Medical Breakthrough for Pregnant Women

Medical Breakthrough for Pregnant Women

By Kamin Gock

 

A breakthrough discovery by scientists at the Victor Chang Institute in Sydney have found that a molecule called nicotinamide adenine dinucleotide (NAD) is vital in the normal development of organs for babies.

The find is the first of its kind, and it explained why some women experience miscarriages and birth defects in their offspring.

The landmark discovery also found that vitamin B3 can actually cure critical molecular deficiencies such as low levels of NAD in pregnant women.

This is the first time NAD has been associated with the birth defects and miscarriages.

It is being considered as the greatest scientific findings from the Institute so far, and lead researcher Sally Dunwoodie believes it is “arguably, the most important discovery for pregnant women since folate.”

“We have discovered a whole new cause of birth defects and a way to treat it as well,” she said.

Prof. Sally Dunwoodie from The Victor Chang Cardiac Research Institute

Prof. Sally Dunwoodie from The Victor Chang Cardiac Research Institute

Statistically, 7.9 million babies worldwide are born with a birth defect, whilst in Australia, one in four pregnant women experience a miscarriage.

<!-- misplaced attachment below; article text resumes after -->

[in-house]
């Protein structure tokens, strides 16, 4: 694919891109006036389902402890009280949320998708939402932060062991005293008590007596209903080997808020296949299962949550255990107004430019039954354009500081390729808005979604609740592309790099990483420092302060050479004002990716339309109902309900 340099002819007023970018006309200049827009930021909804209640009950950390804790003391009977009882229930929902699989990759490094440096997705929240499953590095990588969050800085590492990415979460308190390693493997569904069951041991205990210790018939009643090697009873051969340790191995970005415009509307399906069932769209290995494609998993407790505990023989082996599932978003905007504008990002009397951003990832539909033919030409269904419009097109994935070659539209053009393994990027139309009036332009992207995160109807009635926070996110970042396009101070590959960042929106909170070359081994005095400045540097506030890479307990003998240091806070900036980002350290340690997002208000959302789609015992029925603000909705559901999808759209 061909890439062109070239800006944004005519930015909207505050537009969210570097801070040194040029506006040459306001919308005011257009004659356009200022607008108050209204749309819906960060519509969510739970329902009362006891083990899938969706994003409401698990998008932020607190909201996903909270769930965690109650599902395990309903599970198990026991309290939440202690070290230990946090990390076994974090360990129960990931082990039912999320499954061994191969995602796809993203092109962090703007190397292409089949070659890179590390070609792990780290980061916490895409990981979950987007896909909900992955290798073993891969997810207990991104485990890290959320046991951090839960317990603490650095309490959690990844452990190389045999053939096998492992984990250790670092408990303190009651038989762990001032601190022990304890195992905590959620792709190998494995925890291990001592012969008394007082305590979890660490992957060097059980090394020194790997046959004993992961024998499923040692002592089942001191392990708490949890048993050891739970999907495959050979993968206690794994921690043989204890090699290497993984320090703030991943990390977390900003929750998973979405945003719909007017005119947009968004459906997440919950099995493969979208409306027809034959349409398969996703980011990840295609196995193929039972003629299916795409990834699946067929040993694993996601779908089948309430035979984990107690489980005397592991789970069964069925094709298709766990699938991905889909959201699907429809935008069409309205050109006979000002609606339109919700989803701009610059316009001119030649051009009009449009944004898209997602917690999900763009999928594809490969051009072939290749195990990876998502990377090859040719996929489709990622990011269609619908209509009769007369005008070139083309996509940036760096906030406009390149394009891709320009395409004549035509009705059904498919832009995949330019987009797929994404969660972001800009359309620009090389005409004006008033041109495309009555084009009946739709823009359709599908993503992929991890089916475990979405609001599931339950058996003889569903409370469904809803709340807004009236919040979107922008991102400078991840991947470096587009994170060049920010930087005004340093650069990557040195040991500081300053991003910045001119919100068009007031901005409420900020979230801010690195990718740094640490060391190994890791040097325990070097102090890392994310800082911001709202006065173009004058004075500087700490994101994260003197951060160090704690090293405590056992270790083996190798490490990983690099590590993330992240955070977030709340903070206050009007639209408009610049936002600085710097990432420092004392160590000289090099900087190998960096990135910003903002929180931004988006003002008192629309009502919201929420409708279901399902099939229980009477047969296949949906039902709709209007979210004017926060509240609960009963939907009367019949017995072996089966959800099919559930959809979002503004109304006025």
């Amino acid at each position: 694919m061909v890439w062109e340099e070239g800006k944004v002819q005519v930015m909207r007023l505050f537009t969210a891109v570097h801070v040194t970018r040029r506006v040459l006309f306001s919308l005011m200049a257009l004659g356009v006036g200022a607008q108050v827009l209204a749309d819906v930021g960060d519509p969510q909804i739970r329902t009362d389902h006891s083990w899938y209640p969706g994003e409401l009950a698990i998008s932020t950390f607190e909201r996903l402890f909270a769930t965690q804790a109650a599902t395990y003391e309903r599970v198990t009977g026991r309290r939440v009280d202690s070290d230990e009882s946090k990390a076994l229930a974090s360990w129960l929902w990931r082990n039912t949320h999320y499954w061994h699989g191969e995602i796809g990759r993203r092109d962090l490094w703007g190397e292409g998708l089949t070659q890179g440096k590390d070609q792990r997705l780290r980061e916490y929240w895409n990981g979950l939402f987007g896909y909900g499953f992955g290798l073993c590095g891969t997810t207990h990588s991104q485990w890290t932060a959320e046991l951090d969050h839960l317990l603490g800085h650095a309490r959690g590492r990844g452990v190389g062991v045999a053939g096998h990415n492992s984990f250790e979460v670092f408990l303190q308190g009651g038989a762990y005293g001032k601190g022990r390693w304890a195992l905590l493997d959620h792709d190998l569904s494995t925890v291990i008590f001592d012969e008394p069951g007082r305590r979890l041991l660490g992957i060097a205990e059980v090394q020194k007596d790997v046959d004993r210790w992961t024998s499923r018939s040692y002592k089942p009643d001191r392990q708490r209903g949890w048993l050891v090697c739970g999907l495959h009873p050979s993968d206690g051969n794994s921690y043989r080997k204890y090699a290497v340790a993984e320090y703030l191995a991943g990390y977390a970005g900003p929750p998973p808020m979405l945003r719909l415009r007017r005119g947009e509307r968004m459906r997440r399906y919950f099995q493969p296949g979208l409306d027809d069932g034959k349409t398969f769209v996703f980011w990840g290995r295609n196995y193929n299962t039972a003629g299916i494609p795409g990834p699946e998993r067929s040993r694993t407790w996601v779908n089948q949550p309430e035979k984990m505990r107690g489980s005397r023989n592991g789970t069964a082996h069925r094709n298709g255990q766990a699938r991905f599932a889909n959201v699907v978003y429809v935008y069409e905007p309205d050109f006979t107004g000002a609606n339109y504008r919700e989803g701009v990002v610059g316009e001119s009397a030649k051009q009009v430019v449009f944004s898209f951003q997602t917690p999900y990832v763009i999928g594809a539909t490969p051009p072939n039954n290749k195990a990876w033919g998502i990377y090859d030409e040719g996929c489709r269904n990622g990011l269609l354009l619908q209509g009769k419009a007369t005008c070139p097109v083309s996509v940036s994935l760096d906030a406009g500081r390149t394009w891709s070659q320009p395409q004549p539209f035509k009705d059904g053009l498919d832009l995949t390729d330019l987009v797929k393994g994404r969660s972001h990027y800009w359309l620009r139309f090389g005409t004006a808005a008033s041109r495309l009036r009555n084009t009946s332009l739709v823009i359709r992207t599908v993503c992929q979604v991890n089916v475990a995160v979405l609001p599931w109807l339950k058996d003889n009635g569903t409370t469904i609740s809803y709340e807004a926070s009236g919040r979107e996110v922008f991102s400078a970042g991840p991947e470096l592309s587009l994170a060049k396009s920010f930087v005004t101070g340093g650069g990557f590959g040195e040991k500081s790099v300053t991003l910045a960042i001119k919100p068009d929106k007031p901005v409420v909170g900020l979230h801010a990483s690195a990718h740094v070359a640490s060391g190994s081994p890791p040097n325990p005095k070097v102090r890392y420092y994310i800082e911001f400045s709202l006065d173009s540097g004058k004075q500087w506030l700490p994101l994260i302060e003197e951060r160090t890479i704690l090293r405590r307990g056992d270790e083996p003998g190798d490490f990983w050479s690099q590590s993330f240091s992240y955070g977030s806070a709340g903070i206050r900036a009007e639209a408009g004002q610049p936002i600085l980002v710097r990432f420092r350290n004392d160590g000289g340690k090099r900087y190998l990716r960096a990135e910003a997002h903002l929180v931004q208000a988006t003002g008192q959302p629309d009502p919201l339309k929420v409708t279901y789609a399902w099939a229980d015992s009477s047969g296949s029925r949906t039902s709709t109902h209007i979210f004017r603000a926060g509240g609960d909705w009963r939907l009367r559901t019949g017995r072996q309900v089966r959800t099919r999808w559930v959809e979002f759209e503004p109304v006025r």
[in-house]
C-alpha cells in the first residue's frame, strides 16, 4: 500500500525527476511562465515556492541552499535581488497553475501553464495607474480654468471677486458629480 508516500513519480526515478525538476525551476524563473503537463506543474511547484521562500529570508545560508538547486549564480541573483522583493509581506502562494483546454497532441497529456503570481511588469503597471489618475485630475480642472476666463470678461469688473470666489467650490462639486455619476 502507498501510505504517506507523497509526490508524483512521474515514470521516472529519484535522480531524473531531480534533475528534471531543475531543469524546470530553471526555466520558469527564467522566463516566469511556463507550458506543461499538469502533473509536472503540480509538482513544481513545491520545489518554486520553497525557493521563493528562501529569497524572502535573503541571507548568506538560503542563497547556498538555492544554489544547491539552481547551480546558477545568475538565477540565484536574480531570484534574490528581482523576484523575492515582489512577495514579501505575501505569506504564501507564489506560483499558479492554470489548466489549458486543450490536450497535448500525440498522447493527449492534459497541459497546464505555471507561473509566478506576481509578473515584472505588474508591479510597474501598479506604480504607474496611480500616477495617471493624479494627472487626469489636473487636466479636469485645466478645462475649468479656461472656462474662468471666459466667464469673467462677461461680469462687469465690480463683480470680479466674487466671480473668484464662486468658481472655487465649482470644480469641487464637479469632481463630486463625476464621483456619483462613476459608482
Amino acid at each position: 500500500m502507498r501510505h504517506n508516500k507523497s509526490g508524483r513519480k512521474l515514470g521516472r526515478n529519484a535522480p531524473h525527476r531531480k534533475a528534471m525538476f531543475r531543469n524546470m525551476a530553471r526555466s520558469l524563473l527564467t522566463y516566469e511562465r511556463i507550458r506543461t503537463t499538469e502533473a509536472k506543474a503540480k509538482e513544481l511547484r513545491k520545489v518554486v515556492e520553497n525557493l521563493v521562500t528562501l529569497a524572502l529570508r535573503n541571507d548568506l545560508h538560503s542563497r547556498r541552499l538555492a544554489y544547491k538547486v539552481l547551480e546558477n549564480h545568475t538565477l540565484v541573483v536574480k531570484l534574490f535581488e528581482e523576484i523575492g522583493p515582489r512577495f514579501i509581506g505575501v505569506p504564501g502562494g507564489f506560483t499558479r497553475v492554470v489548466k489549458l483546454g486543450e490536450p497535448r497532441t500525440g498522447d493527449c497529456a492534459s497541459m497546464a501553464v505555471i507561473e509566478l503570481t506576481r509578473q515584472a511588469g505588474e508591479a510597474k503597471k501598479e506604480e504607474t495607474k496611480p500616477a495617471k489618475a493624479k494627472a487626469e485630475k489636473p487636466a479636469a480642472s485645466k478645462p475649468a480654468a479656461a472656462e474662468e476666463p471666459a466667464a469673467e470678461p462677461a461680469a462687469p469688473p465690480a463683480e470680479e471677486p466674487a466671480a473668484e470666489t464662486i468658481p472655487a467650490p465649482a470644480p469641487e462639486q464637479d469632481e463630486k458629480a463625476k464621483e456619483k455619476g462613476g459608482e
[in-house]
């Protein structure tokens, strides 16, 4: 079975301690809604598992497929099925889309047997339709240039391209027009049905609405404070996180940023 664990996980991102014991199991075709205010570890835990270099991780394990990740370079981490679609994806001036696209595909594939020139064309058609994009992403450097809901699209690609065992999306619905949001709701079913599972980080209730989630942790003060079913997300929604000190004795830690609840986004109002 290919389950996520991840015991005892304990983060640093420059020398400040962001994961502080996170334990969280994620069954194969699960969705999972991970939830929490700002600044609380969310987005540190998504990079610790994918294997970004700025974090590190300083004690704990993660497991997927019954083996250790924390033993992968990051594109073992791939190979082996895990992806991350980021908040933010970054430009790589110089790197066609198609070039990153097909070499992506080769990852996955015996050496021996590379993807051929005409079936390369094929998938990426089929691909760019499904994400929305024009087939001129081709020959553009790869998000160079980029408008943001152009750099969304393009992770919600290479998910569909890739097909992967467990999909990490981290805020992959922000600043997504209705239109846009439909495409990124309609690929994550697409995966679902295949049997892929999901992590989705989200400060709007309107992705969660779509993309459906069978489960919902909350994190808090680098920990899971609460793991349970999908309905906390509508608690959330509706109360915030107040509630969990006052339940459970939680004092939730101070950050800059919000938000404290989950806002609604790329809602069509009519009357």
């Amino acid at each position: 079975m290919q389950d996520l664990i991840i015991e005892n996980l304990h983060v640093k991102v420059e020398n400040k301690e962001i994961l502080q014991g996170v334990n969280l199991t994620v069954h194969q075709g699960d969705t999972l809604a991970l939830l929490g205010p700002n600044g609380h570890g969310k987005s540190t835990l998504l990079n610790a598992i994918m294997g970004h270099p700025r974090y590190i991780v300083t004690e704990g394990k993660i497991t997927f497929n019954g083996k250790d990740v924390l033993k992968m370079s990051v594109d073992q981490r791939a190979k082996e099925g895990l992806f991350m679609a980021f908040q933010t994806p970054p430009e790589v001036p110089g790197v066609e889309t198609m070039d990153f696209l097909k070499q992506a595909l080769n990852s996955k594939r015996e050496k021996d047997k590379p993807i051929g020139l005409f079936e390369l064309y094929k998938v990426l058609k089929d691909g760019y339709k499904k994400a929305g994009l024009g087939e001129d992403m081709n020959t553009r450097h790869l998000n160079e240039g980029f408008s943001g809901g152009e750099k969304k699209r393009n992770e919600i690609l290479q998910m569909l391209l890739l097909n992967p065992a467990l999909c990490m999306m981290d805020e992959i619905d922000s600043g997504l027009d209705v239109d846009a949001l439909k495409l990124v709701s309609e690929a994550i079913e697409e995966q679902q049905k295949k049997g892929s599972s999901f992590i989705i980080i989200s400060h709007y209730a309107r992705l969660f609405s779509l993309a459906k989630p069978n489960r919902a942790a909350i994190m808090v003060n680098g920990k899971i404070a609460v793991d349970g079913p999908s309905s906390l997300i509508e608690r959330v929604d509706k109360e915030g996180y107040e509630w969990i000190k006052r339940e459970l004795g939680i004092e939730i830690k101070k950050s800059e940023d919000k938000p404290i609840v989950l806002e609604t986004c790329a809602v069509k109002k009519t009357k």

“The ramifications are likely to be huge. This has the potential to significantly reduce the number of miscarriage and birth defects around the world, and I do not use those words lightly,” Ms. Dunwoodie said.

 

The discovery also has found a cheap and promising preventative measure, by increasing the vitamin B3 intake by pregnant women through supplements and food high in vitamin B3.

A sufficient vitamin B3 intake can significantly boost NAD within the body, as vitamin B3 is required to make NAD and is typically found in green vegetables, meat and Vegemite.

The study used pregnant mice with the NAD gene removed and gave the mice regular doses of vitamin B3.
The regular dose prevented miscarriages and birth defects overriding the genetic block.

The findings were published in the prestigious New England Journal of Medicine.

Professor Bob Graham, the head of the Victor Chang Institute believes the discovery has the potential to help millions of pregnant women worldwide.

“This will change the way pregnant women are cared for around the world,” he said.

Researchers at the Victor Chang Institute are now focusing on developing a diagnostic test which will measure NAD levels in women to help doctors potential identify birth-related risks during pregnancy.

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earche04
earche04 45 posts

<p>Erin joined the NRN team straight after graduating from a Bachelor of Communications (Journalism) at Charles Sturt University in 2016.</p>

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